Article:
It is that time of the year again, when the April tax filing season is upon us and interest in the IRS is at a yearly high. So you will likely see articles claiming to give you the “secret sauce” on how to avoid an IRS tax audit — by warning you of “red flags.” There articles are all fine, I suppose, if this was 2008. However, the IRS has changed drastically since then. In this article, we will discuss what the real audit "red flags" are, and what is just sort of things are outdated.
2008 marked the high-water mark of IRS examinations. However, since then, the IRS field auditors are dwindling in supply. What this means is that for most people who used to be under threat of an audit, really aren’t. However, a strange by-product is that certain people are in much more likely to be audited.
The philosophy of the IRS examinations used to be “to spread the misery” around equally. Everyone was subject to audit. But now, there is an entirely new way of thinking about how the IRS actually selects individuals to audit.
Old thinking: Ensure compliance all around
Now: Where is the highest return on investment (ROI) of auditors’ time.
So…what kind of assessments can be done automatically?
The highest ROI is usually find where no or few IRS employees are needed. For instance, the IRS has an Automated Underreporting Unit (AUR). Leaving off income items, like 1099s can result in an automatic adjustment. The IRS sends you a notice (usually a CP2000) to let you know they intend on increasing your income tax. The IRS also gives you an opportunity to contest the increase. A common area of controversy when the IRS doesn’t take into account your basis, or cost of the property you sold. If the IRS get a 1099s for you selling real estate and stock, the IRS may consider all of the proceeds as income. Yet we know this is very unlikely — real estate and stocks cost you something.
What aren’t really Audit Red Flags anymore
These things used to be Red Flags, but perhaps are now yellow flags. Why? Because it actually takes an audit to determine if it is worth it to audit you! The IRS would rather now for sure an audit will likely lead to an increase, not could. But likely.
- Higher than average deductions
- Claiming rental losses.
- Taking large charitable deductions.
- Hobby losses
- Deducting meals travel and entertainment
- Claiming 100% business use of vehicle
- Claiming professional trader in order to immediately utilize losses instead of being limited to $3000 per year offset.
- Not reporting gambling wins (may be subject to AUR assessment)
- Claiming home office deduction
- Large cash deposits
- Running a business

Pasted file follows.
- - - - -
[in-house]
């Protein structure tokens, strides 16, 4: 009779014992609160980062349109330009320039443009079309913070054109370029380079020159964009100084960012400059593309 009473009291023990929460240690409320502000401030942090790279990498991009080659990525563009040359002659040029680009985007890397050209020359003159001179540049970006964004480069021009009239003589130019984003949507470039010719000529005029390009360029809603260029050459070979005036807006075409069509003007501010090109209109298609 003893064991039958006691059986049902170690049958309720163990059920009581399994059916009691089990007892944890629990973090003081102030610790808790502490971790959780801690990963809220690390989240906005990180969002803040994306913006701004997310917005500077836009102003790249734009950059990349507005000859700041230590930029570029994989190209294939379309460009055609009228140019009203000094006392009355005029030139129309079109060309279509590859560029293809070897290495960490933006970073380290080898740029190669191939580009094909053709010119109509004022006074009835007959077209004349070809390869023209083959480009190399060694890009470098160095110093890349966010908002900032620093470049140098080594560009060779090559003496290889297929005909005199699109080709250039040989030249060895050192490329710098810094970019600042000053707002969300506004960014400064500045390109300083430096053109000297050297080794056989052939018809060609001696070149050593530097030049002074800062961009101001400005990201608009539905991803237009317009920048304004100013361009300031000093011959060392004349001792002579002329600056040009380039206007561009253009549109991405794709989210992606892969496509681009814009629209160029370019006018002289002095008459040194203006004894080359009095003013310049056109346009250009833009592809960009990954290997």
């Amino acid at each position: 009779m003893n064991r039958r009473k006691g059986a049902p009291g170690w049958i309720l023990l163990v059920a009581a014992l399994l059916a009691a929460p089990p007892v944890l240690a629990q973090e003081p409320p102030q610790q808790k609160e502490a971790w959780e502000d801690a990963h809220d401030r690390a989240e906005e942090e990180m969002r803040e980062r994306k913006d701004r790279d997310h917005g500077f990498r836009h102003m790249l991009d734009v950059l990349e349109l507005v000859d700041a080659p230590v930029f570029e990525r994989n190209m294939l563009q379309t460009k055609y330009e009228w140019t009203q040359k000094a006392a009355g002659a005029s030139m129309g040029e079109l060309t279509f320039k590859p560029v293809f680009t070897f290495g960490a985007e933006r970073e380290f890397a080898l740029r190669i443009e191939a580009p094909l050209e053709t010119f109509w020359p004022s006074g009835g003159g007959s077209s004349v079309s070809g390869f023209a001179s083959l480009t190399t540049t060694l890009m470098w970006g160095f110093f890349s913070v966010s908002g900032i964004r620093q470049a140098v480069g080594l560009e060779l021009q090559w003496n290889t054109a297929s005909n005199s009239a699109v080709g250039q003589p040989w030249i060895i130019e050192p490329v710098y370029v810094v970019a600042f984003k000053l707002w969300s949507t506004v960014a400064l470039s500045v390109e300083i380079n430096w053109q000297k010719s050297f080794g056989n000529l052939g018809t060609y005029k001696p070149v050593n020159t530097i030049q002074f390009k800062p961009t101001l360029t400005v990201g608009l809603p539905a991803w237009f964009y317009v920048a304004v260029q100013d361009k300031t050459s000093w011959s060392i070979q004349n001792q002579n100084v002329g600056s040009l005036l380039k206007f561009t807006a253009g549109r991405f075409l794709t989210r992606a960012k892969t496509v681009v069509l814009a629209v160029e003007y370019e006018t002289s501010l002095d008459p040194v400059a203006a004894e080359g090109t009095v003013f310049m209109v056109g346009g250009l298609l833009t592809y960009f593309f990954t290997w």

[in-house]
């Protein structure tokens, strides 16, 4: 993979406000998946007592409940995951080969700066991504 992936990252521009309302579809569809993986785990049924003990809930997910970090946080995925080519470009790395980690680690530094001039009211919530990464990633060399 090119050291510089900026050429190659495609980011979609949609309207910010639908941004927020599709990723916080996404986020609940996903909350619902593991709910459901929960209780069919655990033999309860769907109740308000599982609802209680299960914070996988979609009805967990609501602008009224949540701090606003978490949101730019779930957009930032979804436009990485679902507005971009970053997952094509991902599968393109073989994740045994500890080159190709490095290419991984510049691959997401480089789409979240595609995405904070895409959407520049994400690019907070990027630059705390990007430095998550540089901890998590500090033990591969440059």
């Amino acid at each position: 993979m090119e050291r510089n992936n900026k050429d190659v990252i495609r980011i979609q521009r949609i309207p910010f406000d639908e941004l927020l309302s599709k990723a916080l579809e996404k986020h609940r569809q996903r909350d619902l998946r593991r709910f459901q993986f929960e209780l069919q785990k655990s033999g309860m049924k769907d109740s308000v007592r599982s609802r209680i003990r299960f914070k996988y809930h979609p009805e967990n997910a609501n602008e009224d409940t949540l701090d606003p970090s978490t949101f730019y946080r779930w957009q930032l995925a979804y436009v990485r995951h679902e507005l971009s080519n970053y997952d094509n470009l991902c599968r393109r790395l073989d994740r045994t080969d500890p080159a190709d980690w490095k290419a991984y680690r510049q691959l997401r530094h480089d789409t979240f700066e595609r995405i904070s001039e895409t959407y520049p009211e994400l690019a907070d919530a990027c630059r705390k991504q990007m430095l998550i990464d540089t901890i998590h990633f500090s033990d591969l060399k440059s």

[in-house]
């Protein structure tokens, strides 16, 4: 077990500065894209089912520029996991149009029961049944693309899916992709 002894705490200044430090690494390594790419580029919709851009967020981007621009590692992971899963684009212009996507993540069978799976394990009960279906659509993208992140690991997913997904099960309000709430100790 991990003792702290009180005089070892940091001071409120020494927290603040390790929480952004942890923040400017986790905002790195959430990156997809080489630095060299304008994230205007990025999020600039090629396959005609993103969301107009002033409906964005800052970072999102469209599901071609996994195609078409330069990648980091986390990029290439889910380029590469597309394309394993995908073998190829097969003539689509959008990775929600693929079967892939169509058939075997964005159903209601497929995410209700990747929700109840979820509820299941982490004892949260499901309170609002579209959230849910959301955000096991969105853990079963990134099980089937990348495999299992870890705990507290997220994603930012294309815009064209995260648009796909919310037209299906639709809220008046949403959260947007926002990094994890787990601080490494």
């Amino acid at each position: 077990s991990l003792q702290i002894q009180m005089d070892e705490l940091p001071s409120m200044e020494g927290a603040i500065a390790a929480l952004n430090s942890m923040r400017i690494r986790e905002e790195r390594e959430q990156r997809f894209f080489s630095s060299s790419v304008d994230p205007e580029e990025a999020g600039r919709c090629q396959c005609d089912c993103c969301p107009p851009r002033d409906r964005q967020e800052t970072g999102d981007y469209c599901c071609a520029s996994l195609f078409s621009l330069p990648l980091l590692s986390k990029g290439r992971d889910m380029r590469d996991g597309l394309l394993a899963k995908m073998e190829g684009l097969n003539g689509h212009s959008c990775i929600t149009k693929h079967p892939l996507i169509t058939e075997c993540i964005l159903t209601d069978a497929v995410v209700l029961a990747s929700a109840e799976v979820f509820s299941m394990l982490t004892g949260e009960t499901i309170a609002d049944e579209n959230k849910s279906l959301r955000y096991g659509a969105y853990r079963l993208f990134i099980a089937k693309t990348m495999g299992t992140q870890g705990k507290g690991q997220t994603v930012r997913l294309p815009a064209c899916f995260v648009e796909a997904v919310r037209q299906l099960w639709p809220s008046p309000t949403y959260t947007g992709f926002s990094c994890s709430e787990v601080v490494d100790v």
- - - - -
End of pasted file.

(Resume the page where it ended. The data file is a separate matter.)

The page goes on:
Things that we have seen that will greatly increase your chance of an audit, actual "red flags"
- Reported income over $1.0 million (1 in 17 of these returns that are filed are examined)
- Taking the Research & Development Credit (the IRS is loathe to grant this credit; but can be worth the audit risk if doen correctly)
- Owning Captive Insurance Company
- Having a Private Placement Life insurance policy
- Having someone "whistleblow" on you.
The biggest audit red flag
So what has the maximum ROI per employee hour worked? The answer to this question leads us to what we consider the biggest tax audit red flag.
From the IRS's perspective, it is very hard to beat foreign returns with foreign income — they can be penalty minefields — for maximum ROI.
Consider a person who has a foreign corporation and a foreign pension along with some assets overseas. Their return can be remarkably complicated.
Yet anyone can claim they know how to prepare, yet an expert on international taxation can look at a rookie-prepared return and find facial errors that would lead to an automatic $10,000 penalty. For example, it can be fairly easy it determine if a Form 5471, Form 8938, Form 3520-A, Form 3520, or a Form 926 are required to be filed, but was not. Additionally, it is fairly easy to determine if these forms are so substantially incomplete to be counted as not being filed.
And for these five forms — each has a $10,000 penalty that could be assessed — for multiple years.
So do you see how the IRS would be interesting in auditing an international return of moderate complexity?
The problem is that with foreign assets and income your options are to:
- leave it off and face the prospect of huge penalties that could destroy you if detected.
- Do it yourself or with some who is not an expert and hope for the best. Yet, reporting can increase your audit risk.
- Hire a firm that could be more expensive than an average tax firm, but actually experienced at winning IRS international audits that knows how minimize or eliminate any penalty exposure.
What if you haven’t been reporting foreign income properly?
The good news is that most people qualify for a streamlined disclosure program and this can really eliminate any penalty potential. We have submitted hundreds and not one of our Streamlined submission has been audited as of this writing.
If you have made a disclosure and you are worried it is not up-to-snuff and may actuall be used against you, there may be thing we can do to make your situation better. Feel free to contact us to discuss your issue, confidentially, with one of our international tax attorneys.